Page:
I am an Army brat, born to a career Army officer and West Point graduate, and the grand daughter of a career Army officer. My uncle went to West Point; my aunt married a career Air Force officer. My cousin served in the Air Force and fought in Viet Nam. My husband was an enlisted Marine, and my son served in Iraq as a Marine infantry lieutenant, My parents, my grand parents, my cousin, my aunt and uncle, and even my husband's daughter in law's father are all buried at Arlington. I am a military child.
When I was growing up I hated being an Army brat. I was in seven or eight schools before I hit middle school. I lived in Panama next to the jungle and ran screaming from large iguanas in my back yard. I lived in Japan on the northernmost island, where my mother swears it snowed 6 feet in 6 hours one day. I was born at Benning while my dad was in jump school. I went to nursery school at Bragg. I am a military child.
I learned that you never stay any place for long. You meet people and become friends and then you never see them again. I learned to get to know people quickly because you didn't have much time together. I am a military child.
Ilearned how to find out a commonality with strangers within five minutes of meeting them. It is amazing how many people share two or three degrees of separation with you - forget seven! I have found clients who played in frisbee leagues on the same field that I went to second grade on in Gainesville Florida. I found out that the owner of the Delicious Pie Company, Sherman McCoy, in Bowie Md is from the same town that I went to kindergarten in. I love to play the game with myself of "How long will it take you to find that commonality with this total stranger?" Since I am the only one who knows I am playing... I always win! I am a military child.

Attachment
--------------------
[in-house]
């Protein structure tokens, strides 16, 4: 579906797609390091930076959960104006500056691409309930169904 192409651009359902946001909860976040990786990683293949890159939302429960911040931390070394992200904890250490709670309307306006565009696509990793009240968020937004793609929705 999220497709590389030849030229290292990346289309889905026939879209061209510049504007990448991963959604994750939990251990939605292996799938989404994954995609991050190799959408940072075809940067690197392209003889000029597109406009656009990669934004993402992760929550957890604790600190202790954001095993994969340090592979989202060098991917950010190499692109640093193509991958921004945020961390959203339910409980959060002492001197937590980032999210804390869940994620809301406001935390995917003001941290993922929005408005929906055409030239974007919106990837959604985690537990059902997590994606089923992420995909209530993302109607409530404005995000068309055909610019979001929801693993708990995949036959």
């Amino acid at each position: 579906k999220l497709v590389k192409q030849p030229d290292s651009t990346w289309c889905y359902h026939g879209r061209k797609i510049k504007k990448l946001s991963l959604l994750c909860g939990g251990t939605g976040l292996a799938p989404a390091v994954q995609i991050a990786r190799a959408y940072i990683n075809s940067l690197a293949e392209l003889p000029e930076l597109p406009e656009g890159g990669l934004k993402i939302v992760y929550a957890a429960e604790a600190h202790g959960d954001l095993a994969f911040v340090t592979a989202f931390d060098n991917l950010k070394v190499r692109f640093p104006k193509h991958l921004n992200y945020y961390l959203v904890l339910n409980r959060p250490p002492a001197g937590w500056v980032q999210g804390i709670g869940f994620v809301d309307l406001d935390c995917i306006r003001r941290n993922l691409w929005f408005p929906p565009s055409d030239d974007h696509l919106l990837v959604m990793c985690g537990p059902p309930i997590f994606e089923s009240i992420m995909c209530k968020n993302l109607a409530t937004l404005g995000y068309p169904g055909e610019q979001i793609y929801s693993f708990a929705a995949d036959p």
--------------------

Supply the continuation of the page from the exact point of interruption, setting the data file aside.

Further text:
Eventually my parents settled in Washington, DC and I stopped being a military child - or so I thought. I didn't realize that once you are a military child, you are always a military child. So.... now I am grateful to my dad and my grandfather, my uncle and my cousin, for making me a military child.
When I work with clients relocating to the Washington area, I immediately understand how they feel about having to pick up their lives, uproot their children, move their memories to a new place and time. There is so much to be done besides finding a house. There is the whole effort of a soft landing for the one causing the move to occur, the spouse who finds a life style turned upside down, and the children who have no say in the matter.
I understand that there is more to be done after the house is located. There are doctors and orthodentists to be identified, summer camps to be explored, scout memberships to be started, schools to be selected, and library cards to be gotten.
I am a military child, and I am grateful for that now. It used to embarass me that I had moved so much, but now I am grateful. I understand the angst that my clients go through when they are relocating to Washington. I love showing them around my "hometown" and sharing all the wonderful resources that are available in Washington. Because I am a military child, I am a much more empathetic Realtor.
Thanks Dad for the start you gave me - and since November 30 is your birthday, I am glad to dedicate this blog to you! I miss you Dad!